The pair did not receive the maximum sentencing penalties for their crimes, however. Marcus Christian, a partner in the Washington, DC office of law firm Mayer Brown, notes that Drinkman and Smilianets each entered plea deals, which explains their relatively light prison terms and the seemingly long time between their arrests and ultimate sentencing. "You rarely see someone [with Drinkman's high Sentencing Guidelines score] getting 12 years," Christian says. A person with no criminal record and Drinkman's score can receive a sentence of 360 months, he explains, so it may be that the two cooperated with authorities in the investigation.

The attackers mostly exploited SQL injection vulnerabilities in the targeted companies' computers, where they then planted backdoor malware that provided them a foothold in the network, in some cases for more than a year. They employed "sniffer" programs to root out and pilfer the data, storing the stolen information in systems scattered around the globe.

What this data breach case demonstrates, says Christian, is that "persistence matters" for law enforcement. "It also takes a lot of resources for some of the better and more elusive cybercriminals," says Christian, who handles cybercrime and white-collar crime investigation cases. "The case was initiated in 2009, and [some of the events] took place several years before that. It was quite an undertaking."

Related Content:

 

Black Hat Asia returns to Singapore with hands-on technical Trainings, cutting-edge Briefings, Arsenal open-source tool demonstrations, top-tier solutions and service providers in the Business Hall. Click for information on the conference and to register.

Kelly Jackson Higgins is Executive Editor at DarkReading.com. She is an award-winning veteran technology and business journalist with more than two decades of experience in reporting and editing for various publications, including Network Computing, Secure Enterprise ... View Full Bio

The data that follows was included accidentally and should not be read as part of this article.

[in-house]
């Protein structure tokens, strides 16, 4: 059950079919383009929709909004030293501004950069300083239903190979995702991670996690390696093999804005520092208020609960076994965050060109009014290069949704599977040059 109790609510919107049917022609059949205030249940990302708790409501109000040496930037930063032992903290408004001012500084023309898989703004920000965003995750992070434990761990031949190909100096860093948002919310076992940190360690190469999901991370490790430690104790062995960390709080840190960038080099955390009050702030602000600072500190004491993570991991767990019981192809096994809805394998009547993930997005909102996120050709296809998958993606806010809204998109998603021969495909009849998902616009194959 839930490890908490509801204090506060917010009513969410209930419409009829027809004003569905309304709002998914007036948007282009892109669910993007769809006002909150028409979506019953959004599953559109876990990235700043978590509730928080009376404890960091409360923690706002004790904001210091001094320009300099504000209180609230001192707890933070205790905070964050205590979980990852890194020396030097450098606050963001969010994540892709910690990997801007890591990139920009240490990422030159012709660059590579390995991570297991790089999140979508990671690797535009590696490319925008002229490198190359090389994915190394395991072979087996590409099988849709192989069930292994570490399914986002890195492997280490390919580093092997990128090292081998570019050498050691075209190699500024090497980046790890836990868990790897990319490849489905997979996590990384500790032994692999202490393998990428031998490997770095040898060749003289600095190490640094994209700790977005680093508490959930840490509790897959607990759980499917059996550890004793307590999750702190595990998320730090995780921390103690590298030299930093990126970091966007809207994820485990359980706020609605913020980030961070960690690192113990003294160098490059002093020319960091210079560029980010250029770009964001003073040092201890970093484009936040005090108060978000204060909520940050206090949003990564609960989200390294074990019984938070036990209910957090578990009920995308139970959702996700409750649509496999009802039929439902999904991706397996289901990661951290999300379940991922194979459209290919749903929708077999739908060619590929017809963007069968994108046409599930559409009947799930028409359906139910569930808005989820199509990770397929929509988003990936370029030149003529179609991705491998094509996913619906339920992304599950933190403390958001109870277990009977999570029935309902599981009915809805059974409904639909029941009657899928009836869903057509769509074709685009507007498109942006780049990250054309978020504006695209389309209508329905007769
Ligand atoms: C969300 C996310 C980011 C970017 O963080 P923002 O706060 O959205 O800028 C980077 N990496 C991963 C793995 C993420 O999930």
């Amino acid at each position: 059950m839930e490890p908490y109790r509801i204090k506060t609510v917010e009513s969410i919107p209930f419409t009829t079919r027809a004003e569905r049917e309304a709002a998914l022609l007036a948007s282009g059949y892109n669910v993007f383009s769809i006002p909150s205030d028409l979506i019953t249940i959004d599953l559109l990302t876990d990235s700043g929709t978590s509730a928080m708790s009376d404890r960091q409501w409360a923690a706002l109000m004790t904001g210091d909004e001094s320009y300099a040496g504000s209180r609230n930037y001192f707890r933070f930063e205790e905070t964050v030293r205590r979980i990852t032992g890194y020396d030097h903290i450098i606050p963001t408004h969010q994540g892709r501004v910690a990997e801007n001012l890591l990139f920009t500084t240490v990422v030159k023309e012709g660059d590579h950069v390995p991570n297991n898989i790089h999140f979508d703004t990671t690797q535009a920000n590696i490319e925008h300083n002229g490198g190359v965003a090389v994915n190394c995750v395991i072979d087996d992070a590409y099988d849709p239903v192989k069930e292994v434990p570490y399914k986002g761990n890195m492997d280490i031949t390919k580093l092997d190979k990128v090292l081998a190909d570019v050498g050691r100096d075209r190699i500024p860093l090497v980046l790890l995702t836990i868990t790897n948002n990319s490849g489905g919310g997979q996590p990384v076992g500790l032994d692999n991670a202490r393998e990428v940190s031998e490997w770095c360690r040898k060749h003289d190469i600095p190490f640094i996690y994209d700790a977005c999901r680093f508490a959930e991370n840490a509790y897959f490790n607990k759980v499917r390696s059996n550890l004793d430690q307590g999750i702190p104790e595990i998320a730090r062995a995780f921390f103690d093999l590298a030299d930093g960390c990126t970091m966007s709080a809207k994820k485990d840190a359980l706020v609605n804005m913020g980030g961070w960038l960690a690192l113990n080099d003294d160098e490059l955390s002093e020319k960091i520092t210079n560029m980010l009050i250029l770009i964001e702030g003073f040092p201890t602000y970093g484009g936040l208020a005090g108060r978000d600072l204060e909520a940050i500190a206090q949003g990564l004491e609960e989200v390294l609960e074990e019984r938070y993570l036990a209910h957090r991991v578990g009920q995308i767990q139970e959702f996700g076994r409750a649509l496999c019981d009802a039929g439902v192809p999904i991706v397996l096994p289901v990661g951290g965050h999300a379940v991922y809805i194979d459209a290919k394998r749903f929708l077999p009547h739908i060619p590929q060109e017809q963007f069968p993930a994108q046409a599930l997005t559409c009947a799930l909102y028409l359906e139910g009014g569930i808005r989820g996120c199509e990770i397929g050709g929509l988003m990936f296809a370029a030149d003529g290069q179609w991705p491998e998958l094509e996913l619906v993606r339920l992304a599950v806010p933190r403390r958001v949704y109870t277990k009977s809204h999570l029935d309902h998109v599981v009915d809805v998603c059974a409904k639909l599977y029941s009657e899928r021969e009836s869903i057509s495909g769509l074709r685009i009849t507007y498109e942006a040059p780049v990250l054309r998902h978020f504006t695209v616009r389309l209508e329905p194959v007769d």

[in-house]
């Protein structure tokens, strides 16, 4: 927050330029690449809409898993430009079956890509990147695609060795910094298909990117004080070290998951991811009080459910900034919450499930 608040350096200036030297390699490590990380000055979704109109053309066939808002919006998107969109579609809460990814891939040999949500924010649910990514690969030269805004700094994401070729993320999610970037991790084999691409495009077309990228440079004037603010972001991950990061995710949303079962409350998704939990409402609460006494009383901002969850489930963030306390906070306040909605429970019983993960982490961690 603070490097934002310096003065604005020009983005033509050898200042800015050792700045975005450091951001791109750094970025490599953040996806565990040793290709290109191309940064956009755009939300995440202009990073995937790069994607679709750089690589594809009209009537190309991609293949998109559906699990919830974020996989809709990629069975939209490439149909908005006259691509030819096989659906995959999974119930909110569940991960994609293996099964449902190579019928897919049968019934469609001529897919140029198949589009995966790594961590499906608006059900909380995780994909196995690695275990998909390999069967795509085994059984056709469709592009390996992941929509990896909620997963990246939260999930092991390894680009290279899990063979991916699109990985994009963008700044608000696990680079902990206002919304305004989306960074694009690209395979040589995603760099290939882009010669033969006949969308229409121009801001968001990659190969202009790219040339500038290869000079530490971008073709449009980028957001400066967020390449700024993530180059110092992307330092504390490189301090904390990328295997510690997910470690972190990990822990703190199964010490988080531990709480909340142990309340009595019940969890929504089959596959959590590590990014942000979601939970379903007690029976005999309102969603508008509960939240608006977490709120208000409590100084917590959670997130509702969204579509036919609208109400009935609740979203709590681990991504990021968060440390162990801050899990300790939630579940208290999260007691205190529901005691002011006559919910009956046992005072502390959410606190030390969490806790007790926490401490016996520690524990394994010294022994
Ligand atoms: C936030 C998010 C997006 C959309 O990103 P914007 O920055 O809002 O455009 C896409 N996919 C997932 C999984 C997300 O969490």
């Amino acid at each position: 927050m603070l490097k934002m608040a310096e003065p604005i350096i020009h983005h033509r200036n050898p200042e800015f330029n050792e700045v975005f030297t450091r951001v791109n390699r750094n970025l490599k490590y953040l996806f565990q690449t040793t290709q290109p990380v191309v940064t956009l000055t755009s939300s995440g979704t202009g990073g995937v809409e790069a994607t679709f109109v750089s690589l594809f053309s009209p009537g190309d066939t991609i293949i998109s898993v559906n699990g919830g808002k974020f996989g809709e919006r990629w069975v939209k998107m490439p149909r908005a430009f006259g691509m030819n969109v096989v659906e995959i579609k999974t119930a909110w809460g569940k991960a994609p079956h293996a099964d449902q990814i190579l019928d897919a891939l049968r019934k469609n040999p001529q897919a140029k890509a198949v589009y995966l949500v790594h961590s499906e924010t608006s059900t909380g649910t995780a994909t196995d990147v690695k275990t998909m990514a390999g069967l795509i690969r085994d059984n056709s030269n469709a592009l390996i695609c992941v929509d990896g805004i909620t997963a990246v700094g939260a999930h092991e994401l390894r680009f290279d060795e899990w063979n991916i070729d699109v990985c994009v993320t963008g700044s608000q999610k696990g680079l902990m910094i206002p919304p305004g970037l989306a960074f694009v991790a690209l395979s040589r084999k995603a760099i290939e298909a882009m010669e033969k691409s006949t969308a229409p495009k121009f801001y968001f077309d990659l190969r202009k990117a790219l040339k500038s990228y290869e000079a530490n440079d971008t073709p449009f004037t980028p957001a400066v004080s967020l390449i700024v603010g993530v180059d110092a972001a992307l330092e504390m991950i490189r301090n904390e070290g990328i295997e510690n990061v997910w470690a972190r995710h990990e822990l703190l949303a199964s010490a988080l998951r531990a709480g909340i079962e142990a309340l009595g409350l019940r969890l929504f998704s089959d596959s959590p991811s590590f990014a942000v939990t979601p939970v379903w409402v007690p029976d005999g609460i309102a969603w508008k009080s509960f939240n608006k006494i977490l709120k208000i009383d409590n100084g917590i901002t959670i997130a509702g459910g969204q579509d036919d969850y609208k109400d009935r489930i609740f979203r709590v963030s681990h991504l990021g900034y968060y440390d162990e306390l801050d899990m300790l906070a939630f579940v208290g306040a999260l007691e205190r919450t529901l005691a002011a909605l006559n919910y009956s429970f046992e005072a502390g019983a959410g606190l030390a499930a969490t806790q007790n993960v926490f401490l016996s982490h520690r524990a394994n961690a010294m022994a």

Comment  | 
Print  | 
More Insights
Comments
Newest First  |  Oldest First  |  Threaded View
WSJ Report: Facebook Breach the Work of Spammers, Not Nation-State Actors
Curtis Franklin Jr., Senior Editor at Dark Reading,  10/19/2018
6 Reasons Why Employees Violate Security Policies
Ericka Chickowski, Contributing Writer, Dark Reading,  10/16/2018
NC Water Utility Fights Post-Hurricane Ransomware
Kelly Sheridan, Staff Editor, Dark Reading,  10/16/2018
Register for Dark Reading Newsletters
White Papers
Video
Cartoon
Current Issue
Flash Poll
The Risk Management Struggle
The Risk Management Struggle
The majority of organizations are struggling to implement a risk-based approach to security even though risk reduction has become the primary metric for measuring the effectiveness of enterprise security strategies. Read the report and get more details today!
Twitter Feed
Dark Reading - Bug Report
Bug Report
Enterprise Vulnerabilities
From DHS/US-CERT's National Vulnerability Database
CVE-2018-10839
PUBLISHED: 2018-10-16
Qemu emulator <= 3.0.0 built with the NE2000 NIC emulation support is vulnerable to an integer overflow, which could lead to buffer overflow issue. It could occur when receiving packets over the network. A user inside guest could use this flaw to crash the Qemu process resulting in DoS.
CVE-2018-13399
PUBLISHED: 2018-10-16
The Microsoft Windows Installer for Atlassian Fisheye and Crucible before version 4.6.1 allows local attackers to escalate privileges because of weak permissions on the installation directory.
CVE-2018-18381
PUBLISHED: 2018-10-16
Z-BlogPHP 1.5.2.1935 (Zero) has a stored XSS Vulnerability in zb_system/function/c_system_admin.php via the Content-Type header during the uploading of image attachments.
CVE-2018-18382
PUBLISHED: 2018-10-16
Advanced HRM 1.6 allows Remote Code Execution via PHP code in a .php file to the user/update-user-avatar URI, which can be accessed through an "Update Profile" "Change Picture" (aka user/edit-profile) action.
CVE-2018-18374
PUBLISHED: 2018-10-16
XSS exists in the MetInfo 6.1.2 admin/index.php page via the anyid parameter.